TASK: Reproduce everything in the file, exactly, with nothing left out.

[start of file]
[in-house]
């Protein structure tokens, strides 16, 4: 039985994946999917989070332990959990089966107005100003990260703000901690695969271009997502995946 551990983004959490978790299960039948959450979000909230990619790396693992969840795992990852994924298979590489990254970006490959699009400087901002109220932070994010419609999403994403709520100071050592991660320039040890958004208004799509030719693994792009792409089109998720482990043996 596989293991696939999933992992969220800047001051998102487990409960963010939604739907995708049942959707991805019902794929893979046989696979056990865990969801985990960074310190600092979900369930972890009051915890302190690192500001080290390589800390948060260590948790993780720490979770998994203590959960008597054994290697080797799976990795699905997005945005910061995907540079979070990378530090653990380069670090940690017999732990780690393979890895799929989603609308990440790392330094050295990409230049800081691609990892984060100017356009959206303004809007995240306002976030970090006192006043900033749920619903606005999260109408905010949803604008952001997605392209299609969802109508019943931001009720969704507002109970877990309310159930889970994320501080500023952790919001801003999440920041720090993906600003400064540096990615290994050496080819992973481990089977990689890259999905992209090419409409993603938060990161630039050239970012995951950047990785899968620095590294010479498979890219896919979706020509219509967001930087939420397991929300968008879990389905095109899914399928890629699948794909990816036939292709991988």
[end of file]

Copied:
[in-house]
């Protein structure tokens, strides 16, 4: 039985994946999917989070332990959990089966107005100003990260703000901690695969271009997502995946 551990983004959490978790299960039948959450979000909230990619790396693992969840795992990852994924298979590489990254970006490959699009400087901002109220932070994010419609999403994403709520100071050592991660320039040890958004208004799509030719693994792009792409089109998720482990043996 596989293991696939999933992992969220800047001051998102487990409960963010939604739907995708049942959707991805019902794929893979046989696979056990865990969801985990960074310190600092979900369930972890009051915890302190690192500001080290390589800390948060260590948790993780720490979770998994203590959960008597054994290697080797799976990795699905997005945005910061995907540079979070990378530090653990380069670090940690017999732990780690393979890895799929989603609308990440790392330094050295990409230049800081691609990892984060100017356009959206303004809007995240306002976030970090006192006043900033749920619903606005999260109408905010949803604008952001997605392209299609969802109508019943931001009720969704507002109970877990309310159930889970994320501080500023952790919001801003999440920041720090993906600003400064540096990615290994050496080819992973481990089977990689890259999905992209090419409409993603938060990161630039050239970012995951950047990785899968620095590294010479498979890219896919979706020509219509967001930087939420397991929300968008879990389905095109899914399928890629699948794909990816036939292709991988």